The results obtained were then compared with those obtained from scaling solar models to the physical properties of 18 Sco (Fig. 2). In order to further evaluate the robustness of the results obtained, they were also compared with those obtained using a different statistical method – the maximum a posteriori approach – as well as with two different algorithms for time-domain modeling. Overall, the results obtained from every method were found to be in good agreement and allowed the confirmation of 21 reliable pulsation modes while another 19 modes were found to be worth considering. Eleven additional modes were rejected after comparing the results obtained with the different methods.


Figure 2 | Echelle diagram for 18 Sco. The blue dots represent the oscillation frequencies of 18 Sco. The 68.3% credible intervals are also represented. The black circles show the scaled BiSON frequencies for the Sun (their best-fitting model, Table 1 in Broomhall et al. 2009). To plot this échelle diagram, we used the value of the large separation given in [1]

The average large and small separations, widely used in asteroseismology, were also determined with this work. The average large separation was found to be <Δν0,2> = 133.8 ± 0.2 µHz, which implies a mass of 1.01 ± 0.03 solar masses for 18 Scorpii.

This work, thus, constitutes a major foundation to further asteroseismological studies of 18 Sco.

This project was led by the CAUP member Michaël Bazot, who also obtained the observational data, performed the Bayesian formulation of the problem, the time-domain modeling of the data and compared the results obtained with the different methods used. The remaining CAUP members performed the fit of the background components of the power spectrum and participated in the proposal and results discussion.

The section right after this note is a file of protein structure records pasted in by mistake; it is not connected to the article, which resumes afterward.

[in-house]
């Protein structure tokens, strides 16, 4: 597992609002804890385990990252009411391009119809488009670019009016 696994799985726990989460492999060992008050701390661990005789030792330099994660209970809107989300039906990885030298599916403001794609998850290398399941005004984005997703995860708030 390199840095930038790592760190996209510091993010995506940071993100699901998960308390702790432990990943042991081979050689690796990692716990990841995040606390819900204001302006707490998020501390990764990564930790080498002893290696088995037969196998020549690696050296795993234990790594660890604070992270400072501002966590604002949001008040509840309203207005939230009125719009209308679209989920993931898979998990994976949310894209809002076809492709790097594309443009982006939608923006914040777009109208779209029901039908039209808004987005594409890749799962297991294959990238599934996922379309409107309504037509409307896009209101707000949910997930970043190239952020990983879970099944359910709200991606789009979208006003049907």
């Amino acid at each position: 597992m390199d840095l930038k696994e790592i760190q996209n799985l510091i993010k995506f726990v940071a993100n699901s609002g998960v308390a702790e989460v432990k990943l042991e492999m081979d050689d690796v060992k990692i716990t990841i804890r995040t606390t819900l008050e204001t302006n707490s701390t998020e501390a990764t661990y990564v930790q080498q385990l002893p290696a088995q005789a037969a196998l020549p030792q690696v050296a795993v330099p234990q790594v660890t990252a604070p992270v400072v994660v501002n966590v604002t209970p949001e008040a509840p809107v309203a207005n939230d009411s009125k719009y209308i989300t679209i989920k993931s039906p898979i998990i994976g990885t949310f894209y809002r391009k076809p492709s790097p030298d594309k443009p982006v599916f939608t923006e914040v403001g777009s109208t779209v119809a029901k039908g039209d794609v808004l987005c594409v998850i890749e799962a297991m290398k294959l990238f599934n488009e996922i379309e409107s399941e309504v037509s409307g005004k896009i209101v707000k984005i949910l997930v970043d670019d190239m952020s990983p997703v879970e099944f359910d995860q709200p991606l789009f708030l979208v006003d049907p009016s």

[1] Bazot et al., “The radius and mass of the close solar twin 18 Scorpii derived from asteroseismology and interferometry”, Astronomy and Astrophysics, Volume 526, L4, February 2011

Instituto de Astrofísica e Ciências do Espaço

O Instituto de Astrofísica e Ciências do Espaço é (IA) é uma nova, mas muito aguardada, estrutura de investigação com uma dimensão nacional. Ele concretiza uma visão ousada, mas realizável para o desenvolvimento da Astronomia, Astrofísica e Ciências Espaciais em Portugal, aproveitando ao máximo e realizando plenamente o potencial criado pela participação nacional na Agência Espacial Europeia (ESA) e no Observatório Europeu do Sul (ESO). O IA é o resultado da fusão entre as duas unidades de investigação mais proeminentes no campo em Portugal: o Centro de Astrofísica da Universidade do Porto (CAUP) e o Centro de Astronomia e Astrofísica da Universidade de Lisboa (CAAUL). Atualmente, engloba mais de dois terços de todos os investigadores ativos em Ciências Espaciais em Portugal, e é responsável por uma fração ainda maior da produtividade nacional em revistas internacionais ISI na área de Ciências Espaciais. Esta é a área científica com maior fator de impacto relativo (1,65 vezes acima da média internacional) e o campo com o maior número médio de citações por artigo para Portugal.